The city of Johannesburg, South Africa was literally built on a gold mine. Much of South Africa’s wealth was amassed through gold and diamond mining that began in the late 1800s, and it was this mining that shaped the social and political landscape for South Africans for generations. Gold mining also led to the discovery of South Africa’s rarest of all treasures: precious objects that are so uncommon and valuable that they have no price tag.
They are housed in two vaults, where they are kept safe behind thick metal doors, only accessible to those who understand their value. These treasures are fossils that tell the story of our shared humanity, our antiquity, and of South Africa’s place in the evolution of ourselves.
There is a place outside Johannesburg known as the Cradle of Humankind. The area, home to nearly a dozen fossil sites, has been named a World Heritage Site and is riddled with caves. It was in these caves that miners first discovered fossils of our ancestors – even though they weren’t looking for them or knew what they were. Quarrymen in the area were digging for travertine or flowstone, a type of limestone that forms when water moves through caves, to use in the process of purifying gold. They also unintentionally blasted out treasure troves of fossils that had been collected and protected in the caves for millions of years.
Some foremen collected these fossils for fun, some ignored them, and some displayed them as decorations on their mantles. In the early 1920s, a fossil skull from a lime mine in a different region in South Africa took a long, circuitous journey to eventually reach the lab of Professor Raymond Dart, an anatomist in the medical school at the University of the Witwatersrand in Johannesburg.
He knew almost immediately what he held in his hands: a toddler from a species that showed characteristics of both humans and our closest ape relatives.
That skull, known as the Taung Child, was the first fossil of a human ancestor identified in Africa. The discovery of that skull, fortuitous as it was, revolutionized our understanding of our own origins, and led to the exploration of the Cradle of Humankind and the discoveries of hundreds of other fossils that help us piece together parts of the mysterious puzzle of how we became human.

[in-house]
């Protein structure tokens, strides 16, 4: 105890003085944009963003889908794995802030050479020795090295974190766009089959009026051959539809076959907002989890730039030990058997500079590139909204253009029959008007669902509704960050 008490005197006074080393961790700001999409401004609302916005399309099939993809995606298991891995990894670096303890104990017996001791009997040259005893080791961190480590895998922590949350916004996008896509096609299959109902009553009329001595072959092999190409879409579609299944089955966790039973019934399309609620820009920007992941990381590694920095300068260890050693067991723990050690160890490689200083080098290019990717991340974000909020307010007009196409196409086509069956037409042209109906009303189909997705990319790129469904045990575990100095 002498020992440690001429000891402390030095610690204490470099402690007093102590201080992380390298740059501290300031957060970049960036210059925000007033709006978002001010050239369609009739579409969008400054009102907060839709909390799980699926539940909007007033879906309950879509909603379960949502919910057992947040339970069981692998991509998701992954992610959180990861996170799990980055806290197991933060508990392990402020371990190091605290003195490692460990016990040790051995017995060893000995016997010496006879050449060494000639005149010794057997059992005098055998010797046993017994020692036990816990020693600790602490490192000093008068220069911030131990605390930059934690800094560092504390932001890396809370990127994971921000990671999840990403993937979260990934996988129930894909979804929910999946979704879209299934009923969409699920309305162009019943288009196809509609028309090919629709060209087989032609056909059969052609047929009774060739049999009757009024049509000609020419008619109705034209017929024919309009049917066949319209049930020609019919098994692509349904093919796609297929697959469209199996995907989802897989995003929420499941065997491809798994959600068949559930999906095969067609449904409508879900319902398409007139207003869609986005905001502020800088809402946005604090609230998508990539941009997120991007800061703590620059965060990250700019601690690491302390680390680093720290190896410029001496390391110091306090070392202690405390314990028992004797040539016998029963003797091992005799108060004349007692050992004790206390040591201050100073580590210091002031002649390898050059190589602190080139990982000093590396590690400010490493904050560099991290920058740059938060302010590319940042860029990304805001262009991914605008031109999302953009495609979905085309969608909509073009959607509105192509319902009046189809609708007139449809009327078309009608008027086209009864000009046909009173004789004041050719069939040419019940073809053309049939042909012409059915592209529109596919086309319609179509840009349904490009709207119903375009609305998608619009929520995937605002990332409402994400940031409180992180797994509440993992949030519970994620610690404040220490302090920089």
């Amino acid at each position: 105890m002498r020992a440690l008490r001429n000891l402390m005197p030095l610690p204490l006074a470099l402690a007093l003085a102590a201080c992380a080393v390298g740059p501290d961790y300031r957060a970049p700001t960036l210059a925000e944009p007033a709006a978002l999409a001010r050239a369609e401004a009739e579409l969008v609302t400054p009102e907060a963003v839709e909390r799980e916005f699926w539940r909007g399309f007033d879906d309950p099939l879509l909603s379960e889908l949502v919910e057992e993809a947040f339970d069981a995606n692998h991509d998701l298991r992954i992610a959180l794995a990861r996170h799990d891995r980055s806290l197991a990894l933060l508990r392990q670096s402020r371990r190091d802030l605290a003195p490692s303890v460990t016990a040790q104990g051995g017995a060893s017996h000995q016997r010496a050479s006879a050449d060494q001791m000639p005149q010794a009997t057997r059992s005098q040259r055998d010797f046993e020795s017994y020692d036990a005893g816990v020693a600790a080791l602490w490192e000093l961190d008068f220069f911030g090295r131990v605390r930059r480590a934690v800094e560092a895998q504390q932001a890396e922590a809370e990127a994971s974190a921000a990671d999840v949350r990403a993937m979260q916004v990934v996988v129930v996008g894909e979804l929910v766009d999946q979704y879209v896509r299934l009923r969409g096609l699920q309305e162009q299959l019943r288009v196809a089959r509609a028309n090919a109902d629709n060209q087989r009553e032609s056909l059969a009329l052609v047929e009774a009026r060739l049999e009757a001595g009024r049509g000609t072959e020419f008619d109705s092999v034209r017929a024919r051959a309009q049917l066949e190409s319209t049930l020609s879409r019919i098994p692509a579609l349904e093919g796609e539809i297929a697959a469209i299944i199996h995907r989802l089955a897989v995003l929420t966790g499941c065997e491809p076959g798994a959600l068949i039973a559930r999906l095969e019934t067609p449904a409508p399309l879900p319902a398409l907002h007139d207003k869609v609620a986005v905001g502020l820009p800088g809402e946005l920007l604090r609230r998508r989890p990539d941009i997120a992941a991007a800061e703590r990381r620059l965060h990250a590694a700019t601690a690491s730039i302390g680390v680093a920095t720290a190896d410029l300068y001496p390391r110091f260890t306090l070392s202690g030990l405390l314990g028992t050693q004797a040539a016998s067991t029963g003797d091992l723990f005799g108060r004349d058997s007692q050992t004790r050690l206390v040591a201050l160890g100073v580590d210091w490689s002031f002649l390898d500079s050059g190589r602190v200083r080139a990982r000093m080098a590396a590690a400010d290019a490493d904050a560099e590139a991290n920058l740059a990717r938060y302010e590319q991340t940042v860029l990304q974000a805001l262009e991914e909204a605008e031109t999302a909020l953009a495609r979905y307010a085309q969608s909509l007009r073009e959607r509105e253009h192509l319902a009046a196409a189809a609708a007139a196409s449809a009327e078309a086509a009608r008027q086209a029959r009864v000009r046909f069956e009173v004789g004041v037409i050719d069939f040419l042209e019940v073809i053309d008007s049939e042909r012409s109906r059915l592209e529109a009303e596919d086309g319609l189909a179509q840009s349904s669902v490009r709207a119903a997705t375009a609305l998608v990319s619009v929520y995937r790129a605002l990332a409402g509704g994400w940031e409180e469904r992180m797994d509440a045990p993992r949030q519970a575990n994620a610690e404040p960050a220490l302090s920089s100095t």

Limeworks dumps from miners at sites like Swartkrans, Kromdraai, and Sterkfontein in the Cradle became fodder for paleoanthropologists, or scientists studying the evolution of our species. They searched and scoured for pockets of bones that had become fossilized, discovering extinct monkeys, giant hyenas, antelopes that fell prey to leopards, and tantalizing clues to what our ancestors looked like millions of years ago. They discovered an adult of the Taung Child species of Australopithecus, calling her Mrs. Ples (the original genus name, Plesianthropus, wasn’t sexy enough for the newspapers), and skulls representing a lineage of ancestors that eventually went extinct.
But for decades, scientists working in South Africa fought a losing battle: European scientists refused to believe that human ancestors were to be found in Africa.
Among other concerns, the predominantly white, male scientific community could not reconcile their racist views of humanity with an African ancestry for our species. It was anthropologists, in fact, who introduced racism as a “science” first, organizing humans in a hierarchy based on attributes that were only skin-deep. An African origin for humanity upended this hierarchy, muddying what many European scientists grasped at to maintain white supremacy, forcing them to acknowledge that the data they collected and analyzed were biased from the beginning.
In Pretoria, the administrative capital of South Africa, my study abroad students from VCU and I wound our way into the basement of the Ditsong Museum of Natural History to a thick door with a keyhole in the middle. We were escorted by the first black African woman to hold the position of Curator of Plio-Pleistocene Palaeontology, Dr. Gaokgatlhe Mirriam Tawane. Opening the door, she showed us inside to a small room walled with shelves enclosed in glass. She smiled as she pointed out some of the fossil stars protected in this vault, humanity’s most precious treasures, including the bones of Mrs. Ples. She left us there with some of the fossils that eventually helped convince the world that all humans share one ancestry, and that ancestry is in Africa.
My five-year-old daughter has heard some of these stories about fossils and where we come from many times. But this year was the first time she entered the vault with us, and met who we described as her great- great- great-great-great-great-grandmother. A great-grandmother of all humans, an irreplaceable skull of stone through which each one of us can trace our humanity.
A second, newer vault at Wits in Johannesburg is home to the Taung Child and some of the more recent discoveries in the Cradle, including skeletons attributed to an additional species of the genus Australopithecus. Together, these two vaults house the evidence of our evolution, all the fossils of our ancestors that have been discovered in South Africa, the reasons that South Africa is sometimes called the Mother Country.
With all the turmoil, chaos, and complexity in the world today, growing racial tensions in America, and rising nationalism globally, a step into the bone vault reminds us that we all, indeed, share the same origin and humanity.